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Patent: Will Section 84 of the Patents Act finally come alive?

BananaIP Counsels > Patents  > Patent: Will Section 84 of the Patents Act finally come alive?

Patent: Will Section 84 of the Patents Act finally come alive?

In a recent development Indian pharma giant Cipla has been reported to have sought voluntary licensing of the famous anti- HIV drug ‘Isentress’ from its maker Merck stating that the drug is exorbitantly priced in India and that it is not affordable to thousands of needy patients. Cipla, the largest Indian generic drug maker, evidently plans to invoke the compulsory licensing provisions of the Indian Patents Act 1970, should Merck turn down its offer for voluntary licensing.
The simpler the news is, it opens up an opportunity to study and analyse Section 84 of the Indian Patents Act 1970, which has perhaps been the most dormant provision of the statute till date.
Section 84(1) reads “At any time after the expiration of three years from the date of the grant  of a patent, any person interested may make an application to the Controller for grant of compulsory license on patent on any of the following grounds, namely:-
a)      that the reasonable requirements of the public with respect to the patented invention have not been satisfied, or
b)      that the patented invention is not available to the public at a reasonably affordable price, or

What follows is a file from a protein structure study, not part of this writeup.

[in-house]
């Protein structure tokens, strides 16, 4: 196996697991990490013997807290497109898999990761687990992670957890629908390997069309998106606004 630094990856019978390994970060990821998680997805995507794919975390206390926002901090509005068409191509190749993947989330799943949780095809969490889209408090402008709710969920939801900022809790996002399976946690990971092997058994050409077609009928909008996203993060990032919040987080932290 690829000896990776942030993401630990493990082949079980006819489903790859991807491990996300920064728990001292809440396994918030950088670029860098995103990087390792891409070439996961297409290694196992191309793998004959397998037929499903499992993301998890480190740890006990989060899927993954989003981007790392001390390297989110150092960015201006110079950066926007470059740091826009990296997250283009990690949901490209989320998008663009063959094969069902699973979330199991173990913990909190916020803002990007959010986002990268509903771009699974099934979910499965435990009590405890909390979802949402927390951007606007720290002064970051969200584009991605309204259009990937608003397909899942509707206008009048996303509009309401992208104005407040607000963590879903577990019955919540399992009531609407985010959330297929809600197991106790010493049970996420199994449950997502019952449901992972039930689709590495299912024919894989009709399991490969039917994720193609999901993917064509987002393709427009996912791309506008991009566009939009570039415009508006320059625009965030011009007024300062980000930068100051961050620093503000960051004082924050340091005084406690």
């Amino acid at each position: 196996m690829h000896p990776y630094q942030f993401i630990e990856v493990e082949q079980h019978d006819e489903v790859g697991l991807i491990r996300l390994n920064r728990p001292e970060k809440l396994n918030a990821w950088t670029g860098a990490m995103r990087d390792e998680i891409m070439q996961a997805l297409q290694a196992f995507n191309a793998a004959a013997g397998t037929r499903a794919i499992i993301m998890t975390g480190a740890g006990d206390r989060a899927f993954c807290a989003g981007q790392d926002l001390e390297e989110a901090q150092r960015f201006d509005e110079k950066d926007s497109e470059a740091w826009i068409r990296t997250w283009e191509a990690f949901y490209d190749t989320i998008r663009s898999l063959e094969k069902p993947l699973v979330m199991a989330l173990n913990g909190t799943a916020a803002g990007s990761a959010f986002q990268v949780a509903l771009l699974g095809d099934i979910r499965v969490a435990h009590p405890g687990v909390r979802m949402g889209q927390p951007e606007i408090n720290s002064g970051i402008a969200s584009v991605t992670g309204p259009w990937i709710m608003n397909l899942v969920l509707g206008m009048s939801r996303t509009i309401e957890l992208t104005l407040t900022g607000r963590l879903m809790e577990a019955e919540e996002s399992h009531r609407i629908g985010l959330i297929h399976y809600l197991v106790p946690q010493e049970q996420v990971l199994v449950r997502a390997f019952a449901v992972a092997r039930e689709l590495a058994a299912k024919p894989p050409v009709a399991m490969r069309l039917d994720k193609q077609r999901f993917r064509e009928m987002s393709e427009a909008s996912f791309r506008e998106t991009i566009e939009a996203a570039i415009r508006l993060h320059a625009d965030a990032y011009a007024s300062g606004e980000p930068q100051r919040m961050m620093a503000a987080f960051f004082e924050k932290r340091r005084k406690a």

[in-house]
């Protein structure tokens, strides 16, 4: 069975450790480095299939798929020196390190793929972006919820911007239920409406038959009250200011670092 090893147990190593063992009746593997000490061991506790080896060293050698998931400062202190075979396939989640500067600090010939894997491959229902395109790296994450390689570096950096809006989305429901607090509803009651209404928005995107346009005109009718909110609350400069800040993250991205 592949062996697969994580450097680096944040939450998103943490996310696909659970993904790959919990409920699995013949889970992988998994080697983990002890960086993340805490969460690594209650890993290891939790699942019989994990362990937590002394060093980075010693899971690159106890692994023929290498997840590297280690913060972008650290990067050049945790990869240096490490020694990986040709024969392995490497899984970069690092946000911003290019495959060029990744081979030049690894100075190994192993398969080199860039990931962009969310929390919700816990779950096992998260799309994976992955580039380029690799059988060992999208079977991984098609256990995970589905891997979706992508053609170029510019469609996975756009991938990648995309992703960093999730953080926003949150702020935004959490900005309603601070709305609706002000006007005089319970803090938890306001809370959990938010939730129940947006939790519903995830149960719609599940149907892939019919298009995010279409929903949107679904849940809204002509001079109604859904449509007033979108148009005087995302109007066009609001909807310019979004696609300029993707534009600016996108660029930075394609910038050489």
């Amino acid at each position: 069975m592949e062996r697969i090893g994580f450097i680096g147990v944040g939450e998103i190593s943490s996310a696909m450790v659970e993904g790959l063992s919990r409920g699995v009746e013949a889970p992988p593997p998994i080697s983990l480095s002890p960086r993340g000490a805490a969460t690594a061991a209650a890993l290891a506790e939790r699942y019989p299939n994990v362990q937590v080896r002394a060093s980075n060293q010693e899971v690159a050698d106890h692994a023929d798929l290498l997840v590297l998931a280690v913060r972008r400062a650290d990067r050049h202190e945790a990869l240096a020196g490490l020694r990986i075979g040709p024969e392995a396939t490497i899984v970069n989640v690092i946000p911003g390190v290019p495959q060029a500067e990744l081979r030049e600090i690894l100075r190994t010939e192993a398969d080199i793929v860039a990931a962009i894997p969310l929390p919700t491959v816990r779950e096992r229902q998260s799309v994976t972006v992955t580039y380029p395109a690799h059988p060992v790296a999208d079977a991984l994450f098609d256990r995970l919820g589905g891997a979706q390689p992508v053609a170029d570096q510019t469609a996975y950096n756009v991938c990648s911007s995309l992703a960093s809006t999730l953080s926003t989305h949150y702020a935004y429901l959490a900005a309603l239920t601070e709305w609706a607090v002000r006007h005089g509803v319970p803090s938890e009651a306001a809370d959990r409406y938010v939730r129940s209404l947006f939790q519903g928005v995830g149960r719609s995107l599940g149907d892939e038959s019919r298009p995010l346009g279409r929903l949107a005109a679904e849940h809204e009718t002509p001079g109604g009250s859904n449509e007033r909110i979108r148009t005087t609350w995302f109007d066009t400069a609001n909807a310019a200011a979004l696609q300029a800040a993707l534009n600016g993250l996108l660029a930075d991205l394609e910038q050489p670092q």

c)       that the patented invention is not worked in the territory of India.”
‘Reasonableness’ in law is a highly relative concept that depends on numerous factors. No objective rule can be drawn to determine the reasonableness of an act and hence, it requires judicial mind to declare what is reasonable and what is not. One can only draw inferences from the jurisprudence that has evolved on the point through judicial dictum.
Unfortunately in this case, in 40 long years of its existence, Section 84 has barely drawn any attention from the judiciary and has never come up before any competent judicial body in India. Hence the question of ‘reasonableness of price’ for the purposes of compulsory licensing is yet to be determined and settled. Should this case come up before any competent court, we are most likely to witness a new trend being set that may encourage more industries seeking compulsory licensing of products that are currently digging holes in common man’s pocket.The Patent family of the drug in question is provided hereunder for the reference of the readers:

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